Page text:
Kashmiri Girls On Sale: The Kashmiri Version of Sulli Deals Goes Unreported And Unnoticed

Umran Hussain

Soon after the derogatory ‘Sulli Deals’ mobile app surfaced in July last year where photos of Muslim women were displayed without their consent for auction, a case was registered against the creator of the app who was finally arrested from Indore.

Microblogging website, Twitter then witnessed a disturbing hashtag #SulliDeals on the New Year, with couple of users sharing photos of Muslim with objectionable comments.

Sulli deals knocked the conscience of every Indian citizen, irrespective of their religion and region and their outrage finally got the app deleted from the play store and the creator of the app too was put behind the bars.

However, more than 8 lakh social media users in Kashmir watched a video with pictures of kashmiri girls in it and in the background a man can be heard calling for the sale of those girls with a price tag for each girl and among those 8 lakh viewers, no one bothered to report the video, as the video is still making rounds on various social media platforms with people again sharing it and making fun of it.

Derogatory words, price tags and calling them cows, are the words which the narrator in the background uses and ‘sale sale sale’ are the words which he continuously repeats in the video.

The video, till this report was filed has been shared by more than 25 thousand people and viewed by more than 8 lakh 75 thousand people on a single Facebook profile namely, “Kash Ah Mrir.”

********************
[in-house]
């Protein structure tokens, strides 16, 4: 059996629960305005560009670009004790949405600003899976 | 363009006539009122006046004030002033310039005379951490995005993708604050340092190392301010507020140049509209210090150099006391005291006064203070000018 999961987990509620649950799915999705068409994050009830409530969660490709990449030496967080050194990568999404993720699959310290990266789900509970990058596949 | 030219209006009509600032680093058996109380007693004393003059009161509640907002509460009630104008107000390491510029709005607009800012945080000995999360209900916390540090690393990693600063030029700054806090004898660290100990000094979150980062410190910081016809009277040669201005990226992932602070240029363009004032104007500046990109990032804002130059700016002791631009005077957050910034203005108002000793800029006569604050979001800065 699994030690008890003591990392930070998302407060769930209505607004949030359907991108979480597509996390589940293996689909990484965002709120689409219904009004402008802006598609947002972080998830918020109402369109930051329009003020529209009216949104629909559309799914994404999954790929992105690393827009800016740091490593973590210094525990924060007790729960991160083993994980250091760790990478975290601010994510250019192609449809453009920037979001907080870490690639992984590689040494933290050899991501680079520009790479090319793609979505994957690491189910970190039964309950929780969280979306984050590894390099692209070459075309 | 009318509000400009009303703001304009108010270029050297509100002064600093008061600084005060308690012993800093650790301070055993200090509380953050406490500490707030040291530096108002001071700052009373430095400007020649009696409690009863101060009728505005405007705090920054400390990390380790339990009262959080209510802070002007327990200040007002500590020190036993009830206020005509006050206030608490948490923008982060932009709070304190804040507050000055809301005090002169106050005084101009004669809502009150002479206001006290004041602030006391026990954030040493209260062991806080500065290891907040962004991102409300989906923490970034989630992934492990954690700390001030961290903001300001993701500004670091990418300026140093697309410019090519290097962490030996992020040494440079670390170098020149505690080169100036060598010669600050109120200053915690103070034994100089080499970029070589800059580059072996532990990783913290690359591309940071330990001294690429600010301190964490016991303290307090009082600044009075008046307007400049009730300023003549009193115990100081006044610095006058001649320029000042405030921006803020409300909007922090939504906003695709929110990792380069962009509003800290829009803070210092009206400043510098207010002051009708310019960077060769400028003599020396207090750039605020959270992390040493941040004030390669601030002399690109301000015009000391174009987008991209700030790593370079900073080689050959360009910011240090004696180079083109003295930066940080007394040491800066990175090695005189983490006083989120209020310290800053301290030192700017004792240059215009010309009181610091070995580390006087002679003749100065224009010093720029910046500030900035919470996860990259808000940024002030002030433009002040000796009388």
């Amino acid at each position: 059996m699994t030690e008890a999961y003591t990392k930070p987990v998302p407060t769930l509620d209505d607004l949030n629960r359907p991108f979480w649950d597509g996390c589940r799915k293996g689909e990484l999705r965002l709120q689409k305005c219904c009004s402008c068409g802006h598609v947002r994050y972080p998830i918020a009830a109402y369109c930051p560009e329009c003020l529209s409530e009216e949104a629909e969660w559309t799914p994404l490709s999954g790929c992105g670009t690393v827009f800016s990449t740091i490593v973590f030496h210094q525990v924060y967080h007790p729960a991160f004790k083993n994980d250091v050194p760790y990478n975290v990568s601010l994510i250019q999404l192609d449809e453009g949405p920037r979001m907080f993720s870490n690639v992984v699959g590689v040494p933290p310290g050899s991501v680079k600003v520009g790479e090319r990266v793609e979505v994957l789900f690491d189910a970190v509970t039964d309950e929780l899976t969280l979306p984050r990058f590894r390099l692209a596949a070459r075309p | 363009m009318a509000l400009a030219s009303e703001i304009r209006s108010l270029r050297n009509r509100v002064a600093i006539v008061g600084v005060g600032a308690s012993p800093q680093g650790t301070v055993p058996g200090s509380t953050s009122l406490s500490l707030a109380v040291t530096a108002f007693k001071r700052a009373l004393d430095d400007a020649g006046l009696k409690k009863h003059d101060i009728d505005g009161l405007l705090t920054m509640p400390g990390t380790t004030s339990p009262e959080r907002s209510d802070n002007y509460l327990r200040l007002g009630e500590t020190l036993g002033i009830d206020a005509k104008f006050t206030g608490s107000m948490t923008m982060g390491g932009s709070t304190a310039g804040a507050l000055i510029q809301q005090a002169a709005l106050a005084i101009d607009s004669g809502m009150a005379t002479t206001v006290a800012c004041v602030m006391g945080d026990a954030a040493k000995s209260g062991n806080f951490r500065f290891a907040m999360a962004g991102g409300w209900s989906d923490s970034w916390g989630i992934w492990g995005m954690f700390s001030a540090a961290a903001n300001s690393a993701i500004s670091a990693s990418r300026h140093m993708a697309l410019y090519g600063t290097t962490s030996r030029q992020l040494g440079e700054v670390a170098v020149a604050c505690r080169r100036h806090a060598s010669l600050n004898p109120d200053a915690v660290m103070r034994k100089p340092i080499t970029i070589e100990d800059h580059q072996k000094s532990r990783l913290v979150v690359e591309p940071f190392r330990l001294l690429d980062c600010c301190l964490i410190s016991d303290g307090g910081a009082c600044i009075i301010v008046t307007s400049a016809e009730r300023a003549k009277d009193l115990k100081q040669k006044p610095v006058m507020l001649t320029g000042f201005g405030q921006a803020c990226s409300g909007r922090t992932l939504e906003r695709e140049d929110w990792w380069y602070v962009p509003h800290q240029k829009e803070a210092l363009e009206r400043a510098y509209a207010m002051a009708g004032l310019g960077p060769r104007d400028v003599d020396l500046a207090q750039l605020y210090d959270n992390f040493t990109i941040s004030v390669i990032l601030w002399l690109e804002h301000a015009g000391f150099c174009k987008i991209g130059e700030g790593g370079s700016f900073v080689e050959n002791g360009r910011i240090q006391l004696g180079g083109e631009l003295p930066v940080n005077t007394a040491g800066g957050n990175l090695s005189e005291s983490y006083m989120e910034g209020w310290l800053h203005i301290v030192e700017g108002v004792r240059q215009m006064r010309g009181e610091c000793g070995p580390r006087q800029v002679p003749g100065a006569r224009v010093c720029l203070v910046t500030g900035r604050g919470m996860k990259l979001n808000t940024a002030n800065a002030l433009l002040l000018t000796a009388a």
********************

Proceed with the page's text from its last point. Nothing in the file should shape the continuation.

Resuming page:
Interestingly, the Facebook profile in question keeps on sharing religious content and upon scanning his profile, a lot of objectionable content too has been shared on and off by him.

The scarcity of authentic and true content in Kashmir actually diverts the audience towards cringe content as hundreds of ‘Facebook viewer statistics’ about K- internet suggest that lack of original and authentic content is responsible for the mess on social media in Kashmir.

What needs to be done in such situations? 

Going by the audience algorithm of this objectionable video, if only 5 percent of the viewers would have reported the video as “objectionable,” Facebook definitely would have taken down the video well in time.

Recently, a Facebook page, “Khan Speaks” was allegedly mass reported for some unknown reasons and the admin of the page in a video displayed some screenshots of the email he had received from Facebook, warning him of consequences and in the worst case, deleting his Facebook page.

“Khan Speaks” is rated as one of the best content creators in Kashmir, with almost all his videos disseminating a lot of information to the masses.

Example of “Khan Speaks” finds its importance in this piece because of the difference we mentioned between the cringe and the authentic content and more importantly, the message that people in Kashmir are well aware of what “mass reporting” does to a Facebook page.

In case of “Sale of Kashmiri Girls” video, interestingly and unfortunately, the same people who reported “Khan Speaks” could have reported this objectionable video as well.

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